Regarding operations, we must concentrate on four major topics: writing the concept of operations ; the touchy subject of interoperability ; the transverse organization of command ; managing complex information flow.
- The concept of operations is central to network operations. Unmanned Aerial Systems or UAS perfectly illustrate this topic. UASs are indeed thriving, but there is no fully developed overall concept of operations to regulate or guide its use. Given the possibilities offered by their networking, we can all understand why it is so important to define beforehand a concept of use before accumulating platforms even if they are all individually quite efficient. Given its complexity, writing such a Concept of Operations (CONOPS) can only be reiterated: in France, the Joint Chief of Staff has understood it quite well and his institutions in charge of the “UAS” doctrine, such as the CICDE, rely heavily on the lessons learned on the ground to come up with operational and realistic concepts.
In France, the Joint Chief of Staff (…) and his institutions in charge of the “UAS” doctrine, such as the CICDE, rely heavily on the lessons learned on the ground to come up with operational and realistic concepts.
- Interoperability is also a central theme. This problem is indeed directly related to CONOPS and standards. The situation is not simple; strictly national networks exist in all multinational operations and consequently they are different levels of confidentiality which require appropriate gateways (Internal Exchange Gateway: IEG) to ensure a safe dialogue between the national and “shared” areas during the operation. NATO references are not enough anymore as can be seen today in open theaters. For instance, Americans in Afghanistan impose specific standards due to their massive presence in operations. The example of the American “Rover” system that transmits the video taken by the pod of the aircraft to the JTAC (ground leaders) largely illustrates their dominance in this area. Rover has indeed never been a NATO standard. It went directly from American national standard to a “de facto” allied standard. Networks, in general, and their points of convergence and treatment (the famous “C2”) in particular are very much affected by this paradoxical model.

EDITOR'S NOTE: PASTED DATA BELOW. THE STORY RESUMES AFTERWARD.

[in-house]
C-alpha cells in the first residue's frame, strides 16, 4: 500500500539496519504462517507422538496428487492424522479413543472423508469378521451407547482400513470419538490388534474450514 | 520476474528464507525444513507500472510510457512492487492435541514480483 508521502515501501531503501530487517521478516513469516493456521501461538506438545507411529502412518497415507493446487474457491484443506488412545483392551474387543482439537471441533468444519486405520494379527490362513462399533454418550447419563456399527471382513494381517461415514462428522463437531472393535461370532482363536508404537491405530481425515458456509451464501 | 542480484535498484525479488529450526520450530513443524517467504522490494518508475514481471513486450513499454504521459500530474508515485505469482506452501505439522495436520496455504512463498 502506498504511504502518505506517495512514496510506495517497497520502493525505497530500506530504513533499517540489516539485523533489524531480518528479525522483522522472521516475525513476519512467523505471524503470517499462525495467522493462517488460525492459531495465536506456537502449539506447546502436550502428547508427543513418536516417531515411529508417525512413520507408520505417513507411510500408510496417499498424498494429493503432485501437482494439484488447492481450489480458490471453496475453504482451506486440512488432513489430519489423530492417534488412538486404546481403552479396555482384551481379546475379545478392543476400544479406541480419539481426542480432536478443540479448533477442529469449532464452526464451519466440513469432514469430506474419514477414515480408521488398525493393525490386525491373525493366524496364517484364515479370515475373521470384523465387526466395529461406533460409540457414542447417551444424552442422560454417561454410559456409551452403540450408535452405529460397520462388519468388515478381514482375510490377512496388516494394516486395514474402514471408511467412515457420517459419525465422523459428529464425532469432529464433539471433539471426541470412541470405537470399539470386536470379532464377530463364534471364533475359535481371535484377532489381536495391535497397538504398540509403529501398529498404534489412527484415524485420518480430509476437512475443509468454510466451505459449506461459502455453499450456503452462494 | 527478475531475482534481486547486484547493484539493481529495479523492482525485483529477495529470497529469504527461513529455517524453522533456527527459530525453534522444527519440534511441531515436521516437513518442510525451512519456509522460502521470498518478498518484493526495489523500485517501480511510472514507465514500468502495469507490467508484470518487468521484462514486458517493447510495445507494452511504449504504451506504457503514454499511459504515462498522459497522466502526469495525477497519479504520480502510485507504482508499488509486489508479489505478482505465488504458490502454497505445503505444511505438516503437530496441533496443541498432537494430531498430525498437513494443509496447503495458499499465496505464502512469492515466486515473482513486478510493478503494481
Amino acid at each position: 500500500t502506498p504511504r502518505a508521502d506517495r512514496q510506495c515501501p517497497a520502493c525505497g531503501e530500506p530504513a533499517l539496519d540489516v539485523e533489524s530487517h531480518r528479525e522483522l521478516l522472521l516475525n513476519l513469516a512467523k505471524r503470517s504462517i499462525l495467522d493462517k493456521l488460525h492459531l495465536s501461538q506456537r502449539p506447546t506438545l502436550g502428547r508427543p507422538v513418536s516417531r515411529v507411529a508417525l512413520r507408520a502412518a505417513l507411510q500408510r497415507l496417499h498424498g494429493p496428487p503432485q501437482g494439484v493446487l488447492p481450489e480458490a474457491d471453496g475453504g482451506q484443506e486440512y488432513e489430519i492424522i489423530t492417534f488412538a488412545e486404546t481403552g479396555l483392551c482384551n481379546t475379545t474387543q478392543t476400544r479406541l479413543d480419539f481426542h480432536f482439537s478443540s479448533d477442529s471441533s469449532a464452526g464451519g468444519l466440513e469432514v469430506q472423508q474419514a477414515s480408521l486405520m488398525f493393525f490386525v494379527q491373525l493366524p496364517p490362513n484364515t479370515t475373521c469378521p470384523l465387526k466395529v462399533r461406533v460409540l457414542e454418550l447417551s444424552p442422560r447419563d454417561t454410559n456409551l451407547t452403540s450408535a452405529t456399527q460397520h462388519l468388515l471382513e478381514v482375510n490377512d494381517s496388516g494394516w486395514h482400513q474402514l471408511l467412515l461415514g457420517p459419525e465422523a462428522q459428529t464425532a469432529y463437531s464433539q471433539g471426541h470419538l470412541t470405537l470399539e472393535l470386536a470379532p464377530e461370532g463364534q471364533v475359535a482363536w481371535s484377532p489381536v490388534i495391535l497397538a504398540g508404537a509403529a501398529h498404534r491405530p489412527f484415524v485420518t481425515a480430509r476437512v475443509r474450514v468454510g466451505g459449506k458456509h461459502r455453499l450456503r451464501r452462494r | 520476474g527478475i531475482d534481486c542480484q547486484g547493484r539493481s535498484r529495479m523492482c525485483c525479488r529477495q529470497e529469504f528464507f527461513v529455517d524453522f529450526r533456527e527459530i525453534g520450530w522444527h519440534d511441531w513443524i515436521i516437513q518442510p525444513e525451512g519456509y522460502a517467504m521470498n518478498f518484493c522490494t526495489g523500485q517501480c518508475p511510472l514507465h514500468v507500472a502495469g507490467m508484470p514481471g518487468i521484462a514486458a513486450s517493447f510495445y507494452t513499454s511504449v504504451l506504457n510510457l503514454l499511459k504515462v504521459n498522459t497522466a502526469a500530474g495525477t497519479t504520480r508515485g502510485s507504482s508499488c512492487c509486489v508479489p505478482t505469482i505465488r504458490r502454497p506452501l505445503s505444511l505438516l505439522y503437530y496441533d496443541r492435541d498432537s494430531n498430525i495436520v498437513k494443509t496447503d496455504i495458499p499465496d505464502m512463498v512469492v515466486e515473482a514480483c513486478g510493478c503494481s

- The organization of command is also very much affected by networking. The possibility of transversal information exchanges tends to “crush” the traditional levels of commands which have been rather vertical up until now. Hierarchy keeps its virtues! However, we cannot ignore the effects of the networks on sociology and command. Therefore, new concepts are now proposing a suitable command organization. In the army, for instance, NEB ( “numérisation de l’espace de bataille“, i.e. battlefield digitization) experiments have shown that the battalion level (Joint tactical group or GTIA) corresponds to a synthesis level where information and decisions converge and focus. At the tactical level, networks allow for a more pertinent situation assessment than in the past. Delegation – and thus the autonomy of action – are logically gaining in size as long as one strictly abides to the desired operational effect. On the contrary, the command of joint theater level– operational level that is, which also benefits from a potential “tactical zoom” capacity thanks to the networks, must avoid falling into the trap of “micro-management” that involves taking the role of tactical chief from the HQ: a common but incapacitating mistake,: network or not, it is the Commander on the ground who can best analyze the situation he is facing. Networks are there to support (it’s the whole point of the word enabling in the “NEC” acronym mentioned above).